July - December 2020
Volume 17 | Issue 2

This journal has been online since Saturday, April 05, 2013

PDF access
This Journal allows immediate access to content in HTML + PDF for both current and archived editions.

Mobile access
Full text of the articles can be accessed via our android application and mobile site free of charge.

Creative Commons License
This work is licensed under a Creative Commons Attribution 4.0 International License

 

 
 

ORIGINAL ARTICLES


 
 
 

Severity of Postoperative Nausea and Vomiting Following Gynaecological Laparoscopic Procedures: Ondansetron vs Metoclopramide

Dalhat Salahu, Alhassan Mohammad Datti

 

Background: Postoperative nausea and vomiting have remained significant causes of morbidity in patients undergoing general anaesthesia for gynaecological laparoscopic procedures.

Objectives: This study compared the severity of postoperative nausea and vomiting following gynaecological laparoscopic procedures after prophylaxis with metoclopramide and ondansetron.

Methods: Sixty-six consenting patients aged 18-55 years undergoing day case gynaecological laparoscopic procedures were recruited and randomly allocated into two groups with each receiving either intravenous ondansetron 4mg or intravenous metoclopramide 10mg prior to induction of anaesthesia. The severity of nausea and vomiting were then assessed over a period of 4 hours before discharge.

Results: Nausea was mild in 24.2% and 6.1% of patients that received metoclopramide and ondansetron respectively, and severe in 9.1% of patients in both groups. In the metoclopramide group, 6.1% experienced 1 bout of vomiting compared to 3% in the ondansetron group. 3% had 2 bouts of vomiting in the metoclopramide, none in the ondansetron group had up to 2 bouts of vomit.

Conclusion: Ondansetron was more effective in the prevention of the mild form of nausea, the two study drugs are similarly effective for the prevention of vomiting.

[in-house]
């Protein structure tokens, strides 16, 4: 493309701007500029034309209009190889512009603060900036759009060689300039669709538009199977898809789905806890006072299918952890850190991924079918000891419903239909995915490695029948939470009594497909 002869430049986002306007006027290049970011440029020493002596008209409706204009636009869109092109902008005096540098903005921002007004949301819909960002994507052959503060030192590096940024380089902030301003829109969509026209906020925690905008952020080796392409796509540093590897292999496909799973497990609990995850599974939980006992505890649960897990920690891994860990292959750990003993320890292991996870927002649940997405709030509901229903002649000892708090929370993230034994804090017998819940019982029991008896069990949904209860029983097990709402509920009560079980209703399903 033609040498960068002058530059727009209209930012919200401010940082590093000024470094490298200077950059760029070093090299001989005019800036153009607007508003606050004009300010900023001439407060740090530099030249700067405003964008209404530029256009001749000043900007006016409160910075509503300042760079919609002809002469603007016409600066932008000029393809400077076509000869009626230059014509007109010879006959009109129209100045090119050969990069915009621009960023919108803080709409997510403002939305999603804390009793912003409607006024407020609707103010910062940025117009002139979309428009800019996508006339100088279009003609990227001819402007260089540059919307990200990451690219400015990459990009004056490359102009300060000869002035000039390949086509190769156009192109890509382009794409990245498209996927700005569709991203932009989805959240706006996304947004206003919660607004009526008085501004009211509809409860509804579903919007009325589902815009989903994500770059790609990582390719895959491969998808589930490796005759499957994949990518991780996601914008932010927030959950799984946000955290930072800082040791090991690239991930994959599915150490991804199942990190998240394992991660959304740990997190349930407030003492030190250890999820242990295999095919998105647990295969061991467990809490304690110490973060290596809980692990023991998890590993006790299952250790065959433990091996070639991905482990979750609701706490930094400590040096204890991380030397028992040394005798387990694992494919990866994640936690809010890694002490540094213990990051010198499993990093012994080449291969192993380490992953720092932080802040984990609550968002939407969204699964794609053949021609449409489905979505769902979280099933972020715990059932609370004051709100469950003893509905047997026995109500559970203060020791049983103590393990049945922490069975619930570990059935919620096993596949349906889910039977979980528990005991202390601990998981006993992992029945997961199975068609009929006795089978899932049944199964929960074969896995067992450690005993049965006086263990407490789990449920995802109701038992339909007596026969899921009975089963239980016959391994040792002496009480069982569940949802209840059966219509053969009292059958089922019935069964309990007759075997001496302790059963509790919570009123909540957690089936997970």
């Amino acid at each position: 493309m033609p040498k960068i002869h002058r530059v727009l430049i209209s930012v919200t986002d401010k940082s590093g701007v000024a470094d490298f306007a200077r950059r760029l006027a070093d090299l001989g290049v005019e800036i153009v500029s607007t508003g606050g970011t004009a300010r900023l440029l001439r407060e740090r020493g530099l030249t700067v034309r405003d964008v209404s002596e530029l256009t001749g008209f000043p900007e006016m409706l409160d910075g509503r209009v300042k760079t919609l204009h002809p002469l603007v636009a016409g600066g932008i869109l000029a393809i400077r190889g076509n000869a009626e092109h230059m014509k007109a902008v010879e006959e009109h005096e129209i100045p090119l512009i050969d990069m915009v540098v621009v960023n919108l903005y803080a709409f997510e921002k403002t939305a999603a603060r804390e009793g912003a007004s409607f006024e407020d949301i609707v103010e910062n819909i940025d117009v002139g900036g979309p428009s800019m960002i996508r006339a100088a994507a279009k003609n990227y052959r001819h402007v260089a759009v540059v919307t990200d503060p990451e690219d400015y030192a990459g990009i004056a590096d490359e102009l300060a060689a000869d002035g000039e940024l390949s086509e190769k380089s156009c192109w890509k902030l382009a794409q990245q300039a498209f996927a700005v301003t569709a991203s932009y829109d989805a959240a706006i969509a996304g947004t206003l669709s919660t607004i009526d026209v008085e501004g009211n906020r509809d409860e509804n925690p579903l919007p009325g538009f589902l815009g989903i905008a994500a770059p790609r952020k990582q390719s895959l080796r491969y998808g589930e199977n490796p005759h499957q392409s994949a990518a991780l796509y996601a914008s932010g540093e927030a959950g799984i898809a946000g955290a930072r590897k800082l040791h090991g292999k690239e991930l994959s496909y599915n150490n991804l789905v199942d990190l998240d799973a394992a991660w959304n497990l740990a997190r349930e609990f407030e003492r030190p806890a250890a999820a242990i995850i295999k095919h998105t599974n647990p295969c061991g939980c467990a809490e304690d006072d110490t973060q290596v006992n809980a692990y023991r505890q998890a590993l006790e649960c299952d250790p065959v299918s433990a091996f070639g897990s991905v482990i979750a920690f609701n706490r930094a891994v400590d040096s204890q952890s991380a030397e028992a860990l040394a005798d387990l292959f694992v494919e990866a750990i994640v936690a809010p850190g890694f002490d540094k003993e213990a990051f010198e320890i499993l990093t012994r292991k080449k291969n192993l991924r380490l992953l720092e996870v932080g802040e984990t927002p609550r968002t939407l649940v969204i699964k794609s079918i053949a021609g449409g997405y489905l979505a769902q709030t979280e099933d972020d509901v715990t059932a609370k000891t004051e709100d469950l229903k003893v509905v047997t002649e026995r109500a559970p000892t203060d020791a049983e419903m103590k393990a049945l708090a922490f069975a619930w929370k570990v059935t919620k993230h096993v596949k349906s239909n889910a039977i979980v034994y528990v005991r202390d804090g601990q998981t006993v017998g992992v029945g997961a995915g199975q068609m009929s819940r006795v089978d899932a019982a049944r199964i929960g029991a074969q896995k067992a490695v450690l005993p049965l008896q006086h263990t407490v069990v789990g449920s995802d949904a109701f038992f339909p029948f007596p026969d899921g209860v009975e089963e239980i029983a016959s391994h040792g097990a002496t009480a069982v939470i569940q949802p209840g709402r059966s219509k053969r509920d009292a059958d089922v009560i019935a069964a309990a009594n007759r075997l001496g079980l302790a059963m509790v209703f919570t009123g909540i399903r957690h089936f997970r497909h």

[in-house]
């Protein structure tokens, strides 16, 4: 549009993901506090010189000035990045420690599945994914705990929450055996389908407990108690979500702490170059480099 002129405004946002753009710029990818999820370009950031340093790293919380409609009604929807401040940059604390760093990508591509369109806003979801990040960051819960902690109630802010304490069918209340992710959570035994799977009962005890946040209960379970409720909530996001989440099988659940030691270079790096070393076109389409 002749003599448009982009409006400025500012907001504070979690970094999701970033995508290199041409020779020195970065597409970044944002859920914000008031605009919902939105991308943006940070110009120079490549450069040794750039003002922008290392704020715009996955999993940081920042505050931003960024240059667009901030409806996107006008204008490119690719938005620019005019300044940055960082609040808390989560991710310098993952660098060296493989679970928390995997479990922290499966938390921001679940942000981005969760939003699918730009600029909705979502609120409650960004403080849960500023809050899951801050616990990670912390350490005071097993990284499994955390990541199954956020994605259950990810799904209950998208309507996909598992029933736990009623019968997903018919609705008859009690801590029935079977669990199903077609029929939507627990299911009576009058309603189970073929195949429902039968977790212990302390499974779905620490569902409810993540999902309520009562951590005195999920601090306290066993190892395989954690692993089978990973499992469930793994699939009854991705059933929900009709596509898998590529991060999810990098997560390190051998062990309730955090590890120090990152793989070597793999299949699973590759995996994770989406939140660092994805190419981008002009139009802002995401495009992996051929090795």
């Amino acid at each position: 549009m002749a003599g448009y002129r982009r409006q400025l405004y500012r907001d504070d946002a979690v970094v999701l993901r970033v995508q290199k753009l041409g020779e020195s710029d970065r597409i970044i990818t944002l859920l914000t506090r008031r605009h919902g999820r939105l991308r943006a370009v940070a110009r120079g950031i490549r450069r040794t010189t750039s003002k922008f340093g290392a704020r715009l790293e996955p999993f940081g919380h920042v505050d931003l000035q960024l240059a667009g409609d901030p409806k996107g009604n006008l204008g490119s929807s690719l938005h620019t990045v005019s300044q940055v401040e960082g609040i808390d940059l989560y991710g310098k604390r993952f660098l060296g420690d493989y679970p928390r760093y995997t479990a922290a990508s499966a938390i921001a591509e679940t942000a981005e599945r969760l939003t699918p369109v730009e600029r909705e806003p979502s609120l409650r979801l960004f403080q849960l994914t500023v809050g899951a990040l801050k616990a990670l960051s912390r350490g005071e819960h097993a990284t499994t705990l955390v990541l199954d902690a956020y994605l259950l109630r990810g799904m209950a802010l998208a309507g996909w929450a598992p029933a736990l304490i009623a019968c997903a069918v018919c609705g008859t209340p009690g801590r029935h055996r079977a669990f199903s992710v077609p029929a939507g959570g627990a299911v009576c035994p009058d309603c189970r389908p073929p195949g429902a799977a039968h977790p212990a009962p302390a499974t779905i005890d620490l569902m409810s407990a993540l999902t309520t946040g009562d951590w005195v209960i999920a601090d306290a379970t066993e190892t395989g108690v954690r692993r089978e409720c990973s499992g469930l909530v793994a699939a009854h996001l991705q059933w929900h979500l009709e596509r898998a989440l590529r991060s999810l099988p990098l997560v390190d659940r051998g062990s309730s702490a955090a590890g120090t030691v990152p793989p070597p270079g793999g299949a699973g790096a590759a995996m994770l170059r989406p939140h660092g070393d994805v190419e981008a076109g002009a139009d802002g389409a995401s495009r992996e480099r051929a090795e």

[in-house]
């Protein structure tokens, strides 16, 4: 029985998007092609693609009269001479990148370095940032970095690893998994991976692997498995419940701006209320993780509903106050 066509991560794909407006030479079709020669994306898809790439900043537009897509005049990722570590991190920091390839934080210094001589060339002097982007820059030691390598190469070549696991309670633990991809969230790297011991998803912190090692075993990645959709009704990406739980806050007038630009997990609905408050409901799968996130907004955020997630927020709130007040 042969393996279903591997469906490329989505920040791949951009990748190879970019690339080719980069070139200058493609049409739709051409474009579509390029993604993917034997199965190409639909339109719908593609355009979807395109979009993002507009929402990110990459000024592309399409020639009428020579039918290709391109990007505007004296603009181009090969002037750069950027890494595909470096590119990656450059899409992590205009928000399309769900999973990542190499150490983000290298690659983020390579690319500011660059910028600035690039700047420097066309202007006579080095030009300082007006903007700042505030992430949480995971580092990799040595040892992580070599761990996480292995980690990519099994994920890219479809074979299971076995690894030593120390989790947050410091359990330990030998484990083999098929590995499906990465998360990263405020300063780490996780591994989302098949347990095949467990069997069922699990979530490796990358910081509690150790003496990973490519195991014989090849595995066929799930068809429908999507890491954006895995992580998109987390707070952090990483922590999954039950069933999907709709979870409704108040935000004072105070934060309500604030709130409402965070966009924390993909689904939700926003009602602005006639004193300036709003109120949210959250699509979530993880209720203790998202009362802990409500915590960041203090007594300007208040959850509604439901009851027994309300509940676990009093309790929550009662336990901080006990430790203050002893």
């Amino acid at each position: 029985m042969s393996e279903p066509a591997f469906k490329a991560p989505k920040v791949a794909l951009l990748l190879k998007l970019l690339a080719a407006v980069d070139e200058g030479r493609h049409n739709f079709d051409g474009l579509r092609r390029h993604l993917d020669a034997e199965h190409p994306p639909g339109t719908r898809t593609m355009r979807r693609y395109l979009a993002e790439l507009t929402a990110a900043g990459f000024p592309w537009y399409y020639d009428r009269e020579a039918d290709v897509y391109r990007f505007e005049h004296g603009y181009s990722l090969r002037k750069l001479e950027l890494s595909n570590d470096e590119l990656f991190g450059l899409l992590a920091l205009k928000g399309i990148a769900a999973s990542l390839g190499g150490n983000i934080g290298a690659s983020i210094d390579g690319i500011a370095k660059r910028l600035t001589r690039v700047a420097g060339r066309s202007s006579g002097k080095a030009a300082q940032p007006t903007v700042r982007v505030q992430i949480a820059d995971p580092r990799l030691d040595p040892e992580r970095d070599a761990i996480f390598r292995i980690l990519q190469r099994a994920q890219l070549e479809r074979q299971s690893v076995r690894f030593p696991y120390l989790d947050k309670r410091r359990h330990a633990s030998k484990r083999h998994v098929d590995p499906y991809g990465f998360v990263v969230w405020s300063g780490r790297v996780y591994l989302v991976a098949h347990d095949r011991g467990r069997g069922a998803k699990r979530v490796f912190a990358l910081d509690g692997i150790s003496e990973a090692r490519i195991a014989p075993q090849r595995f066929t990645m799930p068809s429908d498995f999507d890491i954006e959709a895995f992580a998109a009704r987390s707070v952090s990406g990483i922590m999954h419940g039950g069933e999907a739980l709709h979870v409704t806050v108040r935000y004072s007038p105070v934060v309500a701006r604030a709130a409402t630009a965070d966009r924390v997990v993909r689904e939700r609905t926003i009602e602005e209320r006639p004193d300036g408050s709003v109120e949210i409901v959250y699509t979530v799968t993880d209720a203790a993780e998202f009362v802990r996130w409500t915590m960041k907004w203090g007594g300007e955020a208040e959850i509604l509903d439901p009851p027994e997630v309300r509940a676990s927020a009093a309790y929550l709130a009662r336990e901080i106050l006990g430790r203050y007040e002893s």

Key words: Nausea, vomiting, ondansetron, metoclopramide

[FULL ARTICLE (PDF)]

ORIGINAL ARTICLES


 
 
 

Arterial Blood Pressure in Children with Sickle Cell Anaemia and Controls: A Cross Sectional Study

Abubakar Garba Farouk, Halima Umar Ibrahim, Bello Abdullahi Ibrahim, Hassan Abdullahi Elechi, Jamila Audu Idrisa, Modu Gofama Mustapha

 

Background: Sickle cell anaemia (SCA) is a very common disorder among indigenous people of Borno and Yobe States in the North-eastern region of Nigeria. It is characterized by recurrent episodes of severe bone pain from occlusion of blood vessels by sickled red cells. Hypertension in children with sickle cell anaemia is rare and when present may be secondary to other disease process and more rarely may be essential hypertension. However, when hypertension occurs in SCA patients, it accelerates the progression of complications such as cerebrovascular accident and sickle cell nephropathy, hence the need to study the pattern of blood pressure in these patients. Early detection of hypertension can help in forestalling its progression and preventing its devastating complications such as cerebrovascular accident.

Objectives: To compare the arterial blood pressures of children with sickle cell anaemia in steady state with those of age and sex-matched healthy controls.

Methods: The study design was cross-sectional comparative. Minimum sample size of 54 was determined using Taylor’s formula. Subjects were recruited systematically by enrolling every other patient as they present at the Paediatric Haematology clinic. The controls were apparently healthy age and sex-matched haemoglobin AA children. Anthropometric parameters and the blood pressure were measured and recorded appropriately. Blood pressure was classified using published normative data.

Results: A total of 54 children with sickle cell anaemia in steady state and 159 normal children as controls were enrolled. The ages of both the SCA and controls ranged from 3 to 14 years, with median age of 8 years. Of the 54 SCA children 28 (52%) were males while 26 (48%) were females. Mean packed cell volume of the SCA children was 22 ± 3.5. Although 8 (14.8%) of the SCA children were hypertensive, there was no significant difference in the mean systolic blood pressure (96mmHg) of children with sickle cell anaemia compared to controls (99mmHg) P = 0.078 while, the mean diastolic blood pressure (65mmHg) of the control was significantly higher than that of SCA cohort (59) P ≤ 0.0001.

Conclusion: Hypertension is not rare among children with sickle cell anaemia. This stresses the need regular BP recording during follow-up in order to prevent devastating events such as cerebro-vascular accident.

[FULL ARTICLE (PDF)]

ORIGINAL ARTICLES


 
 
 

Ease of Laryngeal Mask Airway Insertion in Nigerian Adults: Propofol Alone vs Propofol Combined with Low Dose Suxamethonium

Alhassan Datti Mohammed, Adesope Saheed, Salahu Dalhat

 

Background: Inadequate anaesthesia during Laryngeal Mask Airway (LMA) insertion may make correct positioning difficult or even impossible.

Objective: This prospective study was designed to compare the ease of LMA insertion in patients who received propofol alone and patients who received a combination of propofol with low dose (0.1 mg/kg) suxamethonium.